Southwell Minster (/ˈsaʊθwɛl/) is a minster and cathedral, in Southwell, Nottinghamshire, England. It is six miles away from Newark-on-Trent and thirteen miles from Mansfield. It is the seat of the Bishop of Southwell and Nottingham and the Diocese of Southwell and Nottingham.
It is considered an outstanding example of Norman and Early English architecture.The distinctive pyramidal spires of lead (or Rhenish caps or “pepperpot” spires as they are known locally), the only example of their kind in the United Kingdom,uniquely overlap the footprint of the tower walls and are particularly noteworthy.
The earliest church on the site is believed to have been founded in 627 by Paulinus, the first Archbishop of York, on a visit to the town when he was baptising believers in the River Trent. This legend is commemorated in the Minster’s baptistry window.
In 956 King Eadwig gave a gift of land in Southwell to Oskytel, Archbishop of York, on which a Minster church was established. The Norman Domesday Book of 1086 recorded Southwell manor in great detail, and the Norman reconstruction of Southwell Minster began in 1108, probably as a gradual rebuilding of the Anglo-Saxon church, starting (as was usual) at the East end so that the high altar could come into service as soon as possible, the Saxon building being dismantled as work progressed. Many of the stones of this earlier Saxon church were reused in the construction of the Norman one. The tessellated floor and late 11th century tympanum in the North Transept are the only pieces of the earlier, Saxon building remaining intact. Work on the nave began after 1120 and the building was completed by c. 1150.
The Minster was built partly as an attached church of the Archbishop of York’s Palace (which stood next door and is now ruined). It served the Archbishop as a place of worship and was also a collegiate body of theological learning, hence its designation as a minster. The minster still draws its choir from the nearby school with which it is associated.
The Norman quire was replaced with an Early English building in 1234 because it was too small. The octagonal chapter house, built in 1286 complete with vault in Decorated Gothic style and naturalistic carving of foliage (a masterpiece of 13th century stonecarving including several Green Men), completed the cathedral. The elaborately carved “pulpitum” or quire screen was built in 1350.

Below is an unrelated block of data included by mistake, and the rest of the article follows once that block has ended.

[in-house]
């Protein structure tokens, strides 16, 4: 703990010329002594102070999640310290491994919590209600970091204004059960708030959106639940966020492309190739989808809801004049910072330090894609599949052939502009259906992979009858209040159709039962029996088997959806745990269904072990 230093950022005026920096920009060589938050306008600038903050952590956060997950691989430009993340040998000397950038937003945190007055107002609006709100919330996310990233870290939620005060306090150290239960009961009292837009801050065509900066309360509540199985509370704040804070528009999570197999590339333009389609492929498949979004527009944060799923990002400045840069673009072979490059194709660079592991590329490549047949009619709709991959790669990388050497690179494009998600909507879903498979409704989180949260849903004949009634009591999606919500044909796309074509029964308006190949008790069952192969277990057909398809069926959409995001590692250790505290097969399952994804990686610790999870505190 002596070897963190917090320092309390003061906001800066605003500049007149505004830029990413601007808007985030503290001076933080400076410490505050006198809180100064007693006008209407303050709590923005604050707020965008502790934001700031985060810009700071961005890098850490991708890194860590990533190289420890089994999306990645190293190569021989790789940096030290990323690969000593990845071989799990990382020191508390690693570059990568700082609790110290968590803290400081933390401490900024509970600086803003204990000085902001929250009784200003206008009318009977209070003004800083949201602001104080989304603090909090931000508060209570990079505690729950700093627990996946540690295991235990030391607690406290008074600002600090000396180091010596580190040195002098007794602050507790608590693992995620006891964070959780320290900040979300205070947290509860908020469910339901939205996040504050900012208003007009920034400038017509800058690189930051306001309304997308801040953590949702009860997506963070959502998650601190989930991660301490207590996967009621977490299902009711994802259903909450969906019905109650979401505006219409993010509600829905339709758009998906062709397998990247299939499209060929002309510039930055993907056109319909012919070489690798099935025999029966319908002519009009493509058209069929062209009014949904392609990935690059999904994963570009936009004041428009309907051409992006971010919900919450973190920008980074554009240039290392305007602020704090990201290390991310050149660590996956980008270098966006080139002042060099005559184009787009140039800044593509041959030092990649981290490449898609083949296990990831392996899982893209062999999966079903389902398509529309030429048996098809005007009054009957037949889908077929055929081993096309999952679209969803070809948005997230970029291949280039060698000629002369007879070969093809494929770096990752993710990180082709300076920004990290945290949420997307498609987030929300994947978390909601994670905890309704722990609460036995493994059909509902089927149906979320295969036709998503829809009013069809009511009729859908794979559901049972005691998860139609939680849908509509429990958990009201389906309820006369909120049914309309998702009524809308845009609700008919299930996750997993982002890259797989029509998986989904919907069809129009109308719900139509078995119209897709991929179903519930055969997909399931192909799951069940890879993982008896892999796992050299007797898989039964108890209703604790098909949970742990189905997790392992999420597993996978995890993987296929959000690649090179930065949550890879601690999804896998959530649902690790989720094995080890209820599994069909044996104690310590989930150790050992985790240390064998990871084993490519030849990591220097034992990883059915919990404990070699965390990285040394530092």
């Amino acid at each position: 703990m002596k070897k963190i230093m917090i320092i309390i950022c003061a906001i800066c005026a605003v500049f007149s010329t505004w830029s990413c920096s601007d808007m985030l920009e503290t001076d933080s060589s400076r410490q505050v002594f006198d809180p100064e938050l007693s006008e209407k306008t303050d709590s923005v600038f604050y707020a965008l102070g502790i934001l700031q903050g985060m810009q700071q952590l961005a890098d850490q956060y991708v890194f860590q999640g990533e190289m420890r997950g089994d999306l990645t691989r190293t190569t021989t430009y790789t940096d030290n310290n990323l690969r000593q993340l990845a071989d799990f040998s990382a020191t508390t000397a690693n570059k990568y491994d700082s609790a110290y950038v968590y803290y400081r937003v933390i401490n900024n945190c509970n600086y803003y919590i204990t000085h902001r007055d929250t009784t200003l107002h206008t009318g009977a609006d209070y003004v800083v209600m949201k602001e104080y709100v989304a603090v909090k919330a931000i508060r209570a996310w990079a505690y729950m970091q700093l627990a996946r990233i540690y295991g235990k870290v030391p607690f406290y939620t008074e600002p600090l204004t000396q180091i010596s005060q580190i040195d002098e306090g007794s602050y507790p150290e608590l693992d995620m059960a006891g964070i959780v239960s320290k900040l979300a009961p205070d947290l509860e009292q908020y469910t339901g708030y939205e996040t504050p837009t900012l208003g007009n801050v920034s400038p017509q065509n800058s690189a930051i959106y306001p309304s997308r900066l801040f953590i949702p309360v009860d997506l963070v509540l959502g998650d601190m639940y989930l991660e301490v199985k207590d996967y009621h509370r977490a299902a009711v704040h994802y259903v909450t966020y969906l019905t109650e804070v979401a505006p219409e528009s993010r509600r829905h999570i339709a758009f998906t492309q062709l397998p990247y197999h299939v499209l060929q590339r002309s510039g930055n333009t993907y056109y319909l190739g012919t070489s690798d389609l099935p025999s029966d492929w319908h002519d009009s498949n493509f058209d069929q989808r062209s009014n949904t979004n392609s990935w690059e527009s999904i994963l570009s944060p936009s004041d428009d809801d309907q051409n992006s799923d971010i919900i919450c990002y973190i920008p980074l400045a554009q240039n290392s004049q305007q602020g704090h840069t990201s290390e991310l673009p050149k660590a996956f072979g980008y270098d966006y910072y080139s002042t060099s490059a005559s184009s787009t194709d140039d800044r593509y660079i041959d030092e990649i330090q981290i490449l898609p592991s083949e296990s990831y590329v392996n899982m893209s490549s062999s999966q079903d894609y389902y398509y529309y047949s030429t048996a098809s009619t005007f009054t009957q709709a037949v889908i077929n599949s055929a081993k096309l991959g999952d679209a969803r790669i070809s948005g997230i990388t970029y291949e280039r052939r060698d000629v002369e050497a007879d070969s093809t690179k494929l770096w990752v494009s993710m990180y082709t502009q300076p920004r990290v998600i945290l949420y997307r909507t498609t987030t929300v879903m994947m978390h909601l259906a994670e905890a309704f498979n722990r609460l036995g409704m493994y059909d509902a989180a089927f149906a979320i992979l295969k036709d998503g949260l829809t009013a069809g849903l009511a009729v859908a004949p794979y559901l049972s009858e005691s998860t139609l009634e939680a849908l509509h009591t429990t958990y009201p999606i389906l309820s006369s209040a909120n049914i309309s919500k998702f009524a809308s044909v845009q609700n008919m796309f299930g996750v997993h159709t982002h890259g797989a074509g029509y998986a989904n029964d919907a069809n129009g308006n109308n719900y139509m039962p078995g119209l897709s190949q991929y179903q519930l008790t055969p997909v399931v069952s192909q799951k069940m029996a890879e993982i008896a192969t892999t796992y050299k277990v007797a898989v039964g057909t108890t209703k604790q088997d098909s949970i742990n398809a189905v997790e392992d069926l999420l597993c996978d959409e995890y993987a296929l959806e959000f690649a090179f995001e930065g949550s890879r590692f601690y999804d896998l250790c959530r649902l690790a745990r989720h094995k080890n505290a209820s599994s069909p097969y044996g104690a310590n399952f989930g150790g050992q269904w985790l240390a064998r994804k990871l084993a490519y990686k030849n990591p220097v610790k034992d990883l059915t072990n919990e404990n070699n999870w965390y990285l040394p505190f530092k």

The cathedral suffered less than many others in the English Reformation as it was refounded in 1543 by Act of Parliament.
Southwell is where King Charles the First was captured during the English Civil War. The fighting saw the church seriously damaged and the nave is said to have been used as stabling. The adjoining palace was almost completely destroyed, first by Scottish troops and then by the local people, with only the hall of the Archbishop remaining as a ruined shell. The Minster’s financial accounts show that extensive repairs were necessary after this period.
On 5 November 1711, during a terrible storm, the southwest spire was struck by lightning, and the resulting fire spread to the nave, crossing and tower destroying roofs, bells, clock and organ. By 1720 repairs had been completed, now giving a flat panelled ceiling to the nave and transepts.
In 1805 Archdeacon Kaye gave the Minster the Newstead lectern; once owned by Newstead Abbey, it had been thrown into the Abbey fishpond by the monks to save it during the Dissolution of the Monasteries, then later discovered when the lake was dredged. Sir Henry Gally Knight in 1818 gave the Minster four panels of 16th-century Flemish glass (which now fill the bottom part of the East window) which he had acquired from a Parisian pawnshop.
In danger of collapse, the “pepperpot” spires were removed in 1805 and only re-erected in 1879-1881. At this time of extensive restoration by Ewan Christian, an architect specialising in churches, the nave roof was also considered unsuitable due to its flatnessand was completely rebuilt in the current peaked version and the choir was redesigned and refitted.